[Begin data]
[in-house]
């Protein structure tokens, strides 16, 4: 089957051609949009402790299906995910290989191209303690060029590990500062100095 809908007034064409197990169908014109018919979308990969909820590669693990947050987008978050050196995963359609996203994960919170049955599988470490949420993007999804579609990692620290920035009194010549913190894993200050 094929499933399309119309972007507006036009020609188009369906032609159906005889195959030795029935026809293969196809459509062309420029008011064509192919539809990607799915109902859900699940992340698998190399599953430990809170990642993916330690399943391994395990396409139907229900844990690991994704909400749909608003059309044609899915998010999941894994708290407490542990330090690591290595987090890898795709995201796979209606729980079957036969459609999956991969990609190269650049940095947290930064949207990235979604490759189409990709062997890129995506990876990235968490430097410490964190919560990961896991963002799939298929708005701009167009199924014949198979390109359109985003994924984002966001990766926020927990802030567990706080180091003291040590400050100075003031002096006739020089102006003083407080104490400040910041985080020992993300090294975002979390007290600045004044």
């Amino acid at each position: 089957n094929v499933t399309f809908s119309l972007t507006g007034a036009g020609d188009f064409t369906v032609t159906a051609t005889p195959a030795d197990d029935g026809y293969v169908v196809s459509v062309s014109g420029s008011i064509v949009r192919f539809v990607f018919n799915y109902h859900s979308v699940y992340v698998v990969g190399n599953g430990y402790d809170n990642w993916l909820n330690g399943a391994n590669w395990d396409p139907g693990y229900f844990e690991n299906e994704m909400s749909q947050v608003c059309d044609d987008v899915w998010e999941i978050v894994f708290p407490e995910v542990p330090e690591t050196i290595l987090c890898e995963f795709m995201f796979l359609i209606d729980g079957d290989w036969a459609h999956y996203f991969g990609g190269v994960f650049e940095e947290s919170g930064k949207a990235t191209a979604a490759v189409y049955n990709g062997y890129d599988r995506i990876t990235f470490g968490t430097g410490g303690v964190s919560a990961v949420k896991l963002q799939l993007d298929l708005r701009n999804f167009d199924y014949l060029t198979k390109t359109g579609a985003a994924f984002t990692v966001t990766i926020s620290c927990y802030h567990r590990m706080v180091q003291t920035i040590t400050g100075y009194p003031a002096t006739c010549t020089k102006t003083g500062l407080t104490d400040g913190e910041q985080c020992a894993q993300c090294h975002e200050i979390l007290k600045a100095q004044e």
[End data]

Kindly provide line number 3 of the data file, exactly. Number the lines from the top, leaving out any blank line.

């Amino acid at each position: 089957n094929v499933t399309f809908s119309l972007t507006g007034a036009g020609d188009f064409t369906v032609t159906a051609t005889p195959a030795d197990d029935g026809y293969v169908v196809s459509v062309s014109g420029s008011i064509v949009r192919f539809v990607f018919n799915y109902h859900s979308v699940y992340v698998v990969g190399n599953g430990y402790d809170n990642w993916l909820n330690g399943a391994n590669w395990d396409p139907g693990y229900f844990e690991n299906e994704m909400s749909q947050v608003c059309d044609d987008v899915w998010e999941i978050v894994f708290p407490e995910v542990p330090e690591t050196i290595l987090c890898e995963f795709m995201f796979l359609i209606d729980g079957d290989w036969a459609h999956y996203f991969g990609g190269v994960f650049e940095e947290s919170g930064k949207a990235t191209a979604a490759v189409y049955n990709g062997y890129d599988r995506i990876t990235f470490g968490t430097g410490g303690v964190s919560a990961v949420k896991l963002q799939l993007d298929l708005r701009n999804f167009d199924y014949l060029t198979k390109t359109g579609a985003a994924f984002t990692v966001t990766i926020s620290c927990y802030h567990r590990m706080v180091q003291t920035i040590t400050g100075y009194p003031a002096t006739c010549t020089k102006t003083g500062l407080t104490d400040g913190e910041q985080c020992a894993q993300c090294h975002e200050i979390l007290k600045a100095q004044e």